Q: Tell us a bit more about your background, how you grew up
Phyno: I grew up in a family of five. I’m the fourth child. I grew up in Enugu state in the East. That’s where I was born; my education, everything. I finished everything about me there. It was where I started my career as well. I was a producer there for about seven, eight years.
Q: So you started producing before rapping?
Phyno: Yeah. I’ve been a producer for about eight years. I’ve always loved music and when I wanted to start making my own recordings then; this was in the East. I couldn’t get any producer to give me what I wanted. So I said the best way to do it is to take the bull by the horns and I started learning production. I taught myself production basically, nobody taught me.
That’s how I got stuck on production for so so long till like 2010 and I said to myself, I think I’m done.
Q: When did you move to Lagos?
Q: So you obviously hooked up with Capital Records when you got here (Lagos).
Phyno: No, no. When I moved here, I moved as a producer. I started producing for a couple of people. One of the biggest songs I produced was ‘Life a N’agaga’ by Timaya and M.I. After that, I chilled for a bit before I decided to start my own album. So I started recording my own songs
Before then I had already met Illbliss. He was ‘Dat Igbo Boy’ from the East; but I had never met Clarence. It was when I wanted to shoot the video for my single ‘Multiply’ that I met him.
Q: So are you signed to any of these outfits?
Phyno: Goretti/Capital for management, yes. But my record label is Penthouse.
Q: So the first single that brought you into the mainstream was ‘Multiply’. On the remix you had heavyweights like M.I, Flavour, Timaya, Nigga Raw. How difficult was it for you as an upcoming artiste to get all those big names on your song?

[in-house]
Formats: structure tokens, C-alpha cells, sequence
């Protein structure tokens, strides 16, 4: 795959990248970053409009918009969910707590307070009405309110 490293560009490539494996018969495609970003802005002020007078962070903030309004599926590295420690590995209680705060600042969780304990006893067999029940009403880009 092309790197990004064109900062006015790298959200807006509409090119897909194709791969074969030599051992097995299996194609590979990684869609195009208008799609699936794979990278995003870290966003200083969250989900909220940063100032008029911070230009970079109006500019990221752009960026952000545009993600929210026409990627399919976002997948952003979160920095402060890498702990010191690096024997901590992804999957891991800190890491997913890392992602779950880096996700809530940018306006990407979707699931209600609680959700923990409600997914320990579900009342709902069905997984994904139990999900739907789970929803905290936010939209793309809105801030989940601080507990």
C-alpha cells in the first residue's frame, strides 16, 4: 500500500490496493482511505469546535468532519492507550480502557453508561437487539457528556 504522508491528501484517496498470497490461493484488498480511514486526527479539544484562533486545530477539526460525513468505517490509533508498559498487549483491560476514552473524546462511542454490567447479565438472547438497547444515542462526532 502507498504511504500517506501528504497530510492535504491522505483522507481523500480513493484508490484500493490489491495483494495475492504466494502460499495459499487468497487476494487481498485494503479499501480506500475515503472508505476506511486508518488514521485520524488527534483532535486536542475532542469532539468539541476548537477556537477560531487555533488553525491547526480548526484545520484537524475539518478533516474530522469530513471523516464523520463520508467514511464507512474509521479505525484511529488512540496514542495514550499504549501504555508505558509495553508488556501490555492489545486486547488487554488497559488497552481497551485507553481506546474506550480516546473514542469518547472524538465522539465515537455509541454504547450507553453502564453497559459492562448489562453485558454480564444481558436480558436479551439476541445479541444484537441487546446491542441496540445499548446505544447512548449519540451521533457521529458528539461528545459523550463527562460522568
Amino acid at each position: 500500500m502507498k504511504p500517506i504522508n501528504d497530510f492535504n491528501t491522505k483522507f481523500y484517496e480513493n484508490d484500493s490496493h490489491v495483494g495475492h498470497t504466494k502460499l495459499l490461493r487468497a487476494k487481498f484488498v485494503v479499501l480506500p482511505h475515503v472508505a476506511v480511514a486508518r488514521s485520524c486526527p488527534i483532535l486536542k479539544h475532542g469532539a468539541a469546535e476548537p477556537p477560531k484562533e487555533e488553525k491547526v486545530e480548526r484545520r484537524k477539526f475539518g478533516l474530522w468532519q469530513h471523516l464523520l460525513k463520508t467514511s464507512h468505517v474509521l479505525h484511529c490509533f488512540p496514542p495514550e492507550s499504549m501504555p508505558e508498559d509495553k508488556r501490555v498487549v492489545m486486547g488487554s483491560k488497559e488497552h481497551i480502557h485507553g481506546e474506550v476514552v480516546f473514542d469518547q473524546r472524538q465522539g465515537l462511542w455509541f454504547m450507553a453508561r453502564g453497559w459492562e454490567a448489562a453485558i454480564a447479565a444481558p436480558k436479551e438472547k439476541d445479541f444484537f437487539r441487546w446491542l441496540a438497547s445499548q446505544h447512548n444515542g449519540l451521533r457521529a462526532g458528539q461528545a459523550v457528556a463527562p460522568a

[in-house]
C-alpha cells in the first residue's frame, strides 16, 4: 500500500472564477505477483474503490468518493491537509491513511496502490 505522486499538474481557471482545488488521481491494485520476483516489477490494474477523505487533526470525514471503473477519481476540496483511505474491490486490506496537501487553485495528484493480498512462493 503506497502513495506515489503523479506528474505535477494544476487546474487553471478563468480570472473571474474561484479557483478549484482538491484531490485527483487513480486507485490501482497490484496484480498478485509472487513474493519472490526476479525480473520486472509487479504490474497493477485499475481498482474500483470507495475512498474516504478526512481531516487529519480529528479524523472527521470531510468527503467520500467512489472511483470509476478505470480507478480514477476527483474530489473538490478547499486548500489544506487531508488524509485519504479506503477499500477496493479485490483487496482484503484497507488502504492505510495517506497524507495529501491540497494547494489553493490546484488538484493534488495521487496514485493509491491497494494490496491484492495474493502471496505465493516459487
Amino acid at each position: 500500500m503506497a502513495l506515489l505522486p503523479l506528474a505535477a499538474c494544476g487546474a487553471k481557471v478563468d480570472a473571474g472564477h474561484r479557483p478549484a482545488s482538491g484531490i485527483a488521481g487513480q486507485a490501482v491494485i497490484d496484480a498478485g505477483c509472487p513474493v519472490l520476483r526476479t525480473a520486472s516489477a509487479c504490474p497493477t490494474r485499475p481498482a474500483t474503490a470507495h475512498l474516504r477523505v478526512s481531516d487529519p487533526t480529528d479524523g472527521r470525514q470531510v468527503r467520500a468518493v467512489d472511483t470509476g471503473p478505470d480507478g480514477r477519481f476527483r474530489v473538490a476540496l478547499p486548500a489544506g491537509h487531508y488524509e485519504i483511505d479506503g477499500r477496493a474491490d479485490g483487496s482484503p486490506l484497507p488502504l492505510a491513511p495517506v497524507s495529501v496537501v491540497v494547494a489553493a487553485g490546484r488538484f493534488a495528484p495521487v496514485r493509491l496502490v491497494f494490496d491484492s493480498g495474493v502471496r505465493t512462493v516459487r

Phyno: It wasn’t really difficult, to be honest. Initially, I was to record individual songs with them but after I recorded the original version of ‘Multiply’, they all loved it and that was how everybody jumped on the song. So it wasn’t really hard. Like this person would hear this other’s person’s verse, and be like okay, I think it’s time for me to do my own. So that was how I came up with the song basically.
Q: You’ve gone on from ‘Multiply’ to ‘Shutdown’ to ‘Ghostmode’. ‘Ghostmode’ is getting serious airplay right now. What was it like working with Olamide? What do you think about him?
Phyno: Hmmm, bad guy. The first time I heard Olamide on ‘Eni Duro’, I was like waoow. I’m saying it on air for the first time, Olamide inspires me a lot. I told him one on one and he laughed about it. He was like you inspire me too, but I know it was just wash. But I was being honest.
Olamide brought out a different part of me that I had previously taken for granted. I knew I always had it, but I never took it serious. That’s the indigenous part of me. If you listen to ‘Multiply’, I rapped everything in English, apart from the Igbo chorus. But it was different on ‘Ghostmode’. When it comes to rap…..i envy him.
Q: You’re an Igbo rapper. There haven’t been too many Igbo rappers on the scene, especially outside of the East. How would you rate your acceptance level in the Lagos market?
Phyno: I think 70%. Yes.
Q: So you feel you’ve gotten a high level of acceptance here?
Phyno: I don’t think 70% is high enough. At least 95. That’s what we’re working towards
Q: Tell us about your upcoming album. What should we expect?
Phyno: My album should be ready around May, June of this year. No names yet. I still have a lot of titles in my head, I’m yet to pick one.
Q: Some pictures of you surfaced online a while back. We saw you with tattoos across your chest and other parts of your body. We hear they’re not permanent
Phyno: I’ll skip that part (laughs)
Q:: When are you going to make them permanent? Or you have something against permanent tattoos
Phyno: Nope. If i did, the why would i have videos of me with tattoos? I’ll skip that part